The impacts of federal land management decisions
It’s impossible to represent and listen to folks in the northwest corner of Colorado without feeling the impacts of federal land management decisions. The socio-economic impact of federal decisions on the local communities of western Colorado is enormous. This month’s column focuses on that single, critical issue.
Our agriculture and ranching, mineral extraction, recreation and local government tax collections are dependent on federal lands. While related issues determine the very quality of life in western Colorado, local government and advocacy groups feel helpless in the face of vast federal bureaucracy.
Yet because we live in a special place, the Colorado west, we know we have a special responsibility, and we want to exercise that responsibility. The many years of experience gained by generations of citizens and the knowledge of county and municipal governments add up to a body of expertise that we, as western Coloradans, believe is superior and more thoughtful than that used in Washington policy making.
But we see too many examples of wasted time and money and worse, the results of poor decisions and unintended consequences. When federal policies seek to preserve our mountains by restricting access by humans, we have fewer humans who understand and care about preservation. When policy dictates that we don’t manage forests, we spend more money on firefighting than we would creating healthy forests. When lawsuits tie up decisions for years, uncertainty and job loss threaten the economy of our small towns.
The laws governing federal land decisions date back to the 1970s. The National Environmental Protection Act (NEPA) outlines a process for completing an Environmental Assessment and if required, an Environmental Impact Statement (EIS). These terms are familiar to every local government and advocacy group but perhaps not to the average citizen. The law contains a process for “local and state” input in the planning stage. It also provides for public comments to the drafts of plans as they develop. The system for local and state input is imperfect at best and leads to lawsuits in a high percentage of cases. When, if ever, a decision gets made, it’s usually based more on money for lobbying, politics or the avoidance of legal action than on the facts. Advocacy groups are actually reimbursed by the government for suing the government under the Equal Access to Justice Act.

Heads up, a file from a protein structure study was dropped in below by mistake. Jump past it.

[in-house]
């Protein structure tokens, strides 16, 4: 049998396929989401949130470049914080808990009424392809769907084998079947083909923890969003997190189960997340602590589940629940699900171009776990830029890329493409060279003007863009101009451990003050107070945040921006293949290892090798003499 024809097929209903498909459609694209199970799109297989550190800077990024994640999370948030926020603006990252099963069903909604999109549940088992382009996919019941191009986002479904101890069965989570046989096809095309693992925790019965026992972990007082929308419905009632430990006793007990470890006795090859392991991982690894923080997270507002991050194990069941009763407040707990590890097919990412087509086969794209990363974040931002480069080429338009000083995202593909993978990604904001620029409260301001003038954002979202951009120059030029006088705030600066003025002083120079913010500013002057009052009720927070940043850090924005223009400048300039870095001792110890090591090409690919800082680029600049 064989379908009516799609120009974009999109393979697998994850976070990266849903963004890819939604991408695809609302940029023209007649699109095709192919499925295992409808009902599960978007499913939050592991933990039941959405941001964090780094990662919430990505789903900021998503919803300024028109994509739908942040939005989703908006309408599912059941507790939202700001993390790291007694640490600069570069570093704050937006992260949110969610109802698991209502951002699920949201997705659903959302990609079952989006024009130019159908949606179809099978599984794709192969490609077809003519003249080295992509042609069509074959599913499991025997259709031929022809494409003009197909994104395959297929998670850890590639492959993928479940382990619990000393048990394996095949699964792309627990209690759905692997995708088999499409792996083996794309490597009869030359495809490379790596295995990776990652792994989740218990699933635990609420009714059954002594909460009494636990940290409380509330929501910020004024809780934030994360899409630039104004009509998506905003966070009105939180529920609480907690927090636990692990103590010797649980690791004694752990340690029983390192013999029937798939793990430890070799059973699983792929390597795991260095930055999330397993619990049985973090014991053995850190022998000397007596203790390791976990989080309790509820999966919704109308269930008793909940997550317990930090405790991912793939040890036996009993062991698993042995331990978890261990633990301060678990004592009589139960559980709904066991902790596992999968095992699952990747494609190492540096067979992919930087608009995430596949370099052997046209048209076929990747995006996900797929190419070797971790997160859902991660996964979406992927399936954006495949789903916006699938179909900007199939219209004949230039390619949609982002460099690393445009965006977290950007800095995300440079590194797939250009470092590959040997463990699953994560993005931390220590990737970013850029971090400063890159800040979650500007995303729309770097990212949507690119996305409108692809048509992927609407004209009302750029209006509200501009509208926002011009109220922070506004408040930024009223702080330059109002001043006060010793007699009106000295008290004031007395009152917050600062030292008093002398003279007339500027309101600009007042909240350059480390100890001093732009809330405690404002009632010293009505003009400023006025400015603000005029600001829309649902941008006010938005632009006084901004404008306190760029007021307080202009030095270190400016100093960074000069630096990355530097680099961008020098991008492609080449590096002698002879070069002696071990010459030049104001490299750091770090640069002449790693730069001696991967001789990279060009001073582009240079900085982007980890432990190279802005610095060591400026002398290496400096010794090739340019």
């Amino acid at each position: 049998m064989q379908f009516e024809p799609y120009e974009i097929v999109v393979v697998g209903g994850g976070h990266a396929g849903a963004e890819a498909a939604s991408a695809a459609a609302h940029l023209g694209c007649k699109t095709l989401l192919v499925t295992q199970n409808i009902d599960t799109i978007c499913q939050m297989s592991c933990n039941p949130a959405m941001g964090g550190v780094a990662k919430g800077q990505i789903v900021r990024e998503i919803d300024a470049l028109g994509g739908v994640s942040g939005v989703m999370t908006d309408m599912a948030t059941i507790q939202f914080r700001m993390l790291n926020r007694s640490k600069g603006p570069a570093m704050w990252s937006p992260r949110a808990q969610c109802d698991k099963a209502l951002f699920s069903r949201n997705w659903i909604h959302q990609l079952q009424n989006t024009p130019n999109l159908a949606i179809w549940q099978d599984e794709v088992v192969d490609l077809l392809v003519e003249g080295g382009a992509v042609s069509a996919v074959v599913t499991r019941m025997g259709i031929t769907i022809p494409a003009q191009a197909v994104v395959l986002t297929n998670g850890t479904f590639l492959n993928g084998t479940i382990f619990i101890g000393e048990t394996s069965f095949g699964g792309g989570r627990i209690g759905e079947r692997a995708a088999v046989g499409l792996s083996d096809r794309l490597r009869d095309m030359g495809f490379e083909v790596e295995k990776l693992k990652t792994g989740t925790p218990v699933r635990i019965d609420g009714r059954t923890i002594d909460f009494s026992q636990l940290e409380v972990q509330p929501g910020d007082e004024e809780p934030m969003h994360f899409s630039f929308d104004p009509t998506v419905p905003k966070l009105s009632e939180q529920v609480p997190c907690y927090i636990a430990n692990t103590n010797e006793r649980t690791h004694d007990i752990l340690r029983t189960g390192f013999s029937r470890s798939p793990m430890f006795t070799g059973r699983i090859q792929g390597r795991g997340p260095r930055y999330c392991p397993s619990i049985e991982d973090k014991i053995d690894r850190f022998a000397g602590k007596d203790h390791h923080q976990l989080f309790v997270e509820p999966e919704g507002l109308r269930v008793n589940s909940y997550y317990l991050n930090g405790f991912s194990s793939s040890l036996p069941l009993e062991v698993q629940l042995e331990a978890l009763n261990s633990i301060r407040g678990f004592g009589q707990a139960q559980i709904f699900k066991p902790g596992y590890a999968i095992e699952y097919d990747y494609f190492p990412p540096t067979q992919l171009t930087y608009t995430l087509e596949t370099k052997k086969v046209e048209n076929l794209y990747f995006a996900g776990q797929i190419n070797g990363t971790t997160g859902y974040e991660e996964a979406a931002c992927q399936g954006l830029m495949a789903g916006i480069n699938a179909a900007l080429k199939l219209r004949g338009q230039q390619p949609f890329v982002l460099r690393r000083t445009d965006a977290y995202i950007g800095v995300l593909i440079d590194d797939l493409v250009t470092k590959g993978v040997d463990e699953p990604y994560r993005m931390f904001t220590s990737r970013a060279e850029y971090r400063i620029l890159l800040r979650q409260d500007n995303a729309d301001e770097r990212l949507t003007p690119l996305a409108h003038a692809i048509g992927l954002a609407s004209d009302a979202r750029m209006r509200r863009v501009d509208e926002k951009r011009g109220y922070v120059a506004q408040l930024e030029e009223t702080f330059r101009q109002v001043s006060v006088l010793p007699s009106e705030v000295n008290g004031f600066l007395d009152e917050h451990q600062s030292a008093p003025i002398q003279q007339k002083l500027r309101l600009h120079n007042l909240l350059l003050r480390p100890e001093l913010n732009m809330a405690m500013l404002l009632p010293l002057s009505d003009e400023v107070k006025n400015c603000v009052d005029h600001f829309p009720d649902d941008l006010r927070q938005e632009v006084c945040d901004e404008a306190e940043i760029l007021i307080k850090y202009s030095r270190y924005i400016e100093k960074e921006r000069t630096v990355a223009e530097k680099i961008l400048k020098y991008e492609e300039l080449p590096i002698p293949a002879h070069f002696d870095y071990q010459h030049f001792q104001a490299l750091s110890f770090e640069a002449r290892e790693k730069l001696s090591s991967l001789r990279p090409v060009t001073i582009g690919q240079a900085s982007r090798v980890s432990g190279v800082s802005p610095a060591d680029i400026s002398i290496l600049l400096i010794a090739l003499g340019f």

Our public lands issues are unique to the western part of the state because we are 70 percent public lands. We don’t get much attention from Front Range legislators who have other pressing issues and little public land.
Our local governments are very active and spend a lot of our taxes participating and defending these issues. In some cases citizen advocacy groups like the Thompson Divide Coalition and our local recreation clubs have been active. The ranching community is on top of issues with grazing rights. But we need to be even more aware and active.
I believe state government could add weight to the process and focus on the true cost of the decisions made in Washington but the state should not usurp the leadership of local government in the process. Because of the socio-economic impact of these decisions locally, I’ll be sponsoring a bill in the 2014 Legislature requiring the state to coordinate all of its departments early in the decision making process and to analyze the impacts of federal legislation.
“Under the Dome” appears on the second Tuesday of the month. State Rep. Bob Rankin, a Carbondale Republican, is in his first term in the state Legislature representing House District 57, which includes Garfield, Rio Blanco and Moffat counties.
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Citing employee safety and cost effectiveness, the city will soon relocate the five departments currently housed in its Municipal Operations Center (MOC).